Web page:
Another guardian stopped by to tell me how she'd enjoyed my books. She realized that her longhaired cat might be grouchy because of his tangles. A modified "lion cut" was the solution, and his grouchiness quickly faded.

"Thanks for your recommendation to adopt a very cat-oriented or feral kitten for my aggressive male. We are now a very happy family," another young lady told me. I have found that feral kittens or cats are often the solution for a cat who needs feline company but doesn't want to share his/her people's attention. This has been a wonderful way to solve attack-cat behavior and other psychological problems such as over-grooming (alopecia nervosa).

By the end of the afternoon I had spoken with many attendees and the spirit of the gala occasion was still going strong with the Wilbourn Way team. I look forward to the next Mayor's Alliance adoption event. I hope I'll see you there.


Carole WilbournAbout the Author

For more than 30 years, Carole Wilbourn has consulted with veterinarians to devise "The Wilbourn Way" — logical, easily implemented methods for preventing and/or correcting common feline emotional and psychological problems. Also known as "the kitty Freud" and "the founding mother of cat psychology," Carole has published five books on cat psychotherapy and logged more than 100,000 miles making house calls to patients throughout the world. Carole wrote a monthly column, "Cats on the Couch," for Cat Fancy magazine for 16 years, and is currently a columnist for In Defense of Animals. She gives seminars at The Open Center and 92nd Street Y in Manhattan as well as The Learning Annex in Toronto. In addition, Carole is a staff consultant and sees clients at Westside Veterinary Center in New York City. In 1972, she co-founded The Cat Practice, the first veterinary hospital in New York City exclusively devoted to cat care.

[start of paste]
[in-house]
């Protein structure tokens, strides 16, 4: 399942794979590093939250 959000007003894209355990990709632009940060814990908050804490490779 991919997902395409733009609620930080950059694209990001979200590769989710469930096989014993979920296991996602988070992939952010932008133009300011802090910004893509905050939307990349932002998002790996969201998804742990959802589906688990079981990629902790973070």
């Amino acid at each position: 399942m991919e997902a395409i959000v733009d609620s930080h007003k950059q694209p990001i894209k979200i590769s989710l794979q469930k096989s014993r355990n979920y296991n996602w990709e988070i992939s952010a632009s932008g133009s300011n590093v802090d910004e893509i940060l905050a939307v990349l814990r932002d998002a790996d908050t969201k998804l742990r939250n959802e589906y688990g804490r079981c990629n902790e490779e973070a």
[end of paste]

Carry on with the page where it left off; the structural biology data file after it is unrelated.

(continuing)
You can learn more about Carole's background and work, find free behavior advice, read about her books and new Caring for Your Cat, The Wilbourn Way CD, and subscribe to receive her free monthly newsletters by visiting her website,